When 37 Is The New 67



The other night Clifford and I were moving about the house and all you could hear were cracks and creaks and moans and two people in their 30s hobbling around like an unwell pirate literally on his last leg. We compared aches and pains, trying to one up each other with who had it worse and the better case for being a total invalid.

We aren’t old, but we have become old people. We go to bed at 8PM if we can. We fall asleep during movies. (confession – we fell asleep in the theater during Rogue One on New Year’s Eve. Younger me would consider this blasphemy). We go to the bathroom in the middle of the night (ok, that’s really Cliff, not me) We complain about the TV being too loud yet watch it together on its highest setting because we can’t hear. We eat oatmeal for breakfast. We curse people who leave tire marks and trash on our lawn. We call the cops to file noise complaints about the kids partying it up next door. We watch the weather and news channels like Armageddon is already here… We have become old people. Hence, we have become our parents.

It’s a hard thing to grapple with … turning into your parents, accepting they may have been right about a few things through the years. Certain ones have stuck with me more than others…

My Dad: Be careful! Watch the car behind you.

Me: Of course, I will! Am I an idiot? (as I slickly maneuver around the drive)

The answer is yes, years later, as I backed into a truck in the Home Depot parking lot.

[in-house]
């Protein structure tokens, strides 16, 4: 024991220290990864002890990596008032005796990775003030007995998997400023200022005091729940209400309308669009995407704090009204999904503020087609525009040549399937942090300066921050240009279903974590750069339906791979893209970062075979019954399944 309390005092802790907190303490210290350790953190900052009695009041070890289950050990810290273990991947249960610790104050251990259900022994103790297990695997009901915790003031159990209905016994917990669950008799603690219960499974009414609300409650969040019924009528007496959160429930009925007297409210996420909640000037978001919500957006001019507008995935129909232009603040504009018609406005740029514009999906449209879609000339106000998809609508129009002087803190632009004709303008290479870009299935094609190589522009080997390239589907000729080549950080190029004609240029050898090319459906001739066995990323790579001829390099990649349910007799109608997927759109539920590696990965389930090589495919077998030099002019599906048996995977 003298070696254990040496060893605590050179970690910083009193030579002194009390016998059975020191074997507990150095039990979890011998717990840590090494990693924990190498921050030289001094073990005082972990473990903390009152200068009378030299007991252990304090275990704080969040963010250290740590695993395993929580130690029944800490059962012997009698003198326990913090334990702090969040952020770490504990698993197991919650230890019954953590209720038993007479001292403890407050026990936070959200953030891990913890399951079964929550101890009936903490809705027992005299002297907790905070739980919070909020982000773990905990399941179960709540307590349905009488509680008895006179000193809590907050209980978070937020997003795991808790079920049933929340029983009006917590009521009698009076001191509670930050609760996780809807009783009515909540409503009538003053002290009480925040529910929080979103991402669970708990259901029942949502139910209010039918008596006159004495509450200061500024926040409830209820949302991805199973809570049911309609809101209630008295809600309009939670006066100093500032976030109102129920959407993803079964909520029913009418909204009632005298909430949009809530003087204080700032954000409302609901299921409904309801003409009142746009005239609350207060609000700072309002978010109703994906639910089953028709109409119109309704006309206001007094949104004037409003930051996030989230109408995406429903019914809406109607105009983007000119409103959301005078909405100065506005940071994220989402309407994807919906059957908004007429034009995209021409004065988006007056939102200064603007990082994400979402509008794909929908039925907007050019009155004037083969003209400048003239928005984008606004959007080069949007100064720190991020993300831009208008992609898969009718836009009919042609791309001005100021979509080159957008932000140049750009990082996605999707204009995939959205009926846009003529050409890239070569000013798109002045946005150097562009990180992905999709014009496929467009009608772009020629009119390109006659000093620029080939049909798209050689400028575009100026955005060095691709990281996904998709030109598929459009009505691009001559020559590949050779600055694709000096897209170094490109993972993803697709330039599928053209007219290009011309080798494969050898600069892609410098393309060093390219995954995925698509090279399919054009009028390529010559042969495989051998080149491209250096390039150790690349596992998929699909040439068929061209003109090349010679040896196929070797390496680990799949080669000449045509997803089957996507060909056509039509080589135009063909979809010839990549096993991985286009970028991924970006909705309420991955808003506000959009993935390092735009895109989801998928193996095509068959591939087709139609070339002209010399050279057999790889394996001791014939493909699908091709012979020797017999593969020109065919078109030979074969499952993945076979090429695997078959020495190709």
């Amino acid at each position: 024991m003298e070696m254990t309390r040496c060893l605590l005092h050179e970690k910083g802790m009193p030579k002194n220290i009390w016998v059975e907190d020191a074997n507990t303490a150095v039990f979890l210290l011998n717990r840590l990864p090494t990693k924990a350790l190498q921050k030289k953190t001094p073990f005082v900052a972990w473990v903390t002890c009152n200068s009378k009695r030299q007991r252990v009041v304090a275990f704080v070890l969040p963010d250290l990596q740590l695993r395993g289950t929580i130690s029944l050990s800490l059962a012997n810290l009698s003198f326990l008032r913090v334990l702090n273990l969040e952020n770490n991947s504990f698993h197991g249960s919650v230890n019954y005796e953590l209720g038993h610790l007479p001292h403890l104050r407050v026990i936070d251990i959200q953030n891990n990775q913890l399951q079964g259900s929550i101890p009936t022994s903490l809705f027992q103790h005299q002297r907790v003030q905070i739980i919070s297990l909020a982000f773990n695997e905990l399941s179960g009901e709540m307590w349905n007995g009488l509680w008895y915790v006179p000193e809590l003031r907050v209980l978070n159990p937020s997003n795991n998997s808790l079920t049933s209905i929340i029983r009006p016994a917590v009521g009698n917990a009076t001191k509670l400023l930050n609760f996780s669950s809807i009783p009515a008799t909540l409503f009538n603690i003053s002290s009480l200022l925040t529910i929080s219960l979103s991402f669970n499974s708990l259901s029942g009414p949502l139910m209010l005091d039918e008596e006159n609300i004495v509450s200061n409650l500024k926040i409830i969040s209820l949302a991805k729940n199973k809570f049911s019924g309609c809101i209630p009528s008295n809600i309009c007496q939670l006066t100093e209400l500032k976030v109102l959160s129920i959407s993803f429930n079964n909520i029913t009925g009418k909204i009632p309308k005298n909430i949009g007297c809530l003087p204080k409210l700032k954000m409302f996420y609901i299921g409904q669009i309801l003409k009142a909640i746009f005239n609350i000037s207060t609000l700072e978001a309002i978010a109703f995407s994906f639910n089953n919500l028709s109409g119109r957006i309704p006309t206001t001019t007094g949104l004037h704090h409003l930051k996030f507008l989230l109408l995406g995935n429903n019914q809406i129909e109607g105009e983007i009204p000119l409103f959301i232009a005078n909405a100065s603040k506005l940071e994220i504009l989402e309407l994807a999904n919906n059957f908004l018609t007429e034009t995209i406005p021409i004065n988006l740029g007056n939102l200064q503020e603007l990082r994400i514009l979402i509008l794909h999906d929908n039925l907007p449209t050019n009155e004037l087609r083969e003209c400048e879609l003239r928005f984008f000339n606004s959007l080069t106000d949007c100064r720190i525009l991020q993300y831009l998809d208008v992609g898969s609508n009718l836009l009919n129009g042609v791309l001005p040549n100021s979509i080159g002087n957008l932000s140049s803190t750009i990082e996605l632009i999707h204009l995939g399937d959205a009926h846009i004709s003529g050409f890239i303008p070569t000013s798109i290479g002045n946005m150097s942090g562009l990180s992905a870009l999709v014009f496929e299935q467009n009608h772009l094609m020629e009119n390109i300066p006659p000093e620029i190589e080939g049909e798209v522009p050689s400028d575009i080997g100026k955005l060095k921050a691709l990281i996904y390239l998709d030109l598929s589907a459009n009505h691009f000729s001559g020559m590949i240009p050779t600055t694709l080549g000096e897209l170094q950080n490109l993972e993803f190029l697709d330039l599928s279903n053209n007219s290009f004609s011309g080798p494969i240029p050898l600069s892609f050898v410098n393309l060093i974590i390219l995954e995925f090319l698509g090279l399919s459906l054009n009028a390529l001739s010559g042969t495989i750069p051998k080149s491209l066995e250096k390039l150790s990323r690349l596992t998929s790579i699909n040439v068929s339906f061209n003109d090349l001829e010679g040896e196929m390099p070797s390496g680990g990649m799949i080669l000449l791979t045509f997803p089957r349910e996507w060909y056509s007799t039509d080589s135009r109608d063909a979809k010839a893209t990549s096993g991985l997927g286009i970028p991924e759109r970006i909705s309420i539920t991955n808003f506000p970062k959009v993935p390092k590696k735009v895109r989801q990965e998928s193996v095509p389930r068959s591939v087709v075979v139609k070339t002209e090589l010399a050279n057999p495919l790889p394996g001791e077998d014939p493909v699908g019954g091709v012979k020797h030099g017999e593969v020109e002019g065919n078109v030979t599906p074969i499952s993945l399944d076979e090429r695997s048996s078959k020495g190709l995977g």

My Mom: You’ll appreciate your sisters one day. They’re all you’ll have.

Me: NEVER!!!! (as I put the butter knife down and stepped away from Little Sis)

I clock more phone hours and text messages with them than with anyone these days.

Dad: Don’t jump on the bed. You’ll hurt yourself.

Me: Whatever. (still jumping)

Bouncing headfirst onto the floor at that one Ritz Carlton may have knocked some sense into me.

Mom: Go outside and play. Too much with the video games.

Me: Just one more game of Tecmo Bowl! (as I stared at the television while wrangling my Seahawks for a score)

The carpal tunnel in my right wrist may be nature’s way of confirming I should have spent more time in The Great Outdoors.

Maybe I should have listened more? Maybe I should have accepted that years and years of experience count for something and that perhaps they did know best? Now that Clifford and I have become them, it makes me wonder what else were they right about?

Will my face really freeze that way?…

Will my arm actually go home in another car?…

These are the things that keep me up at night. Or until 8PM.


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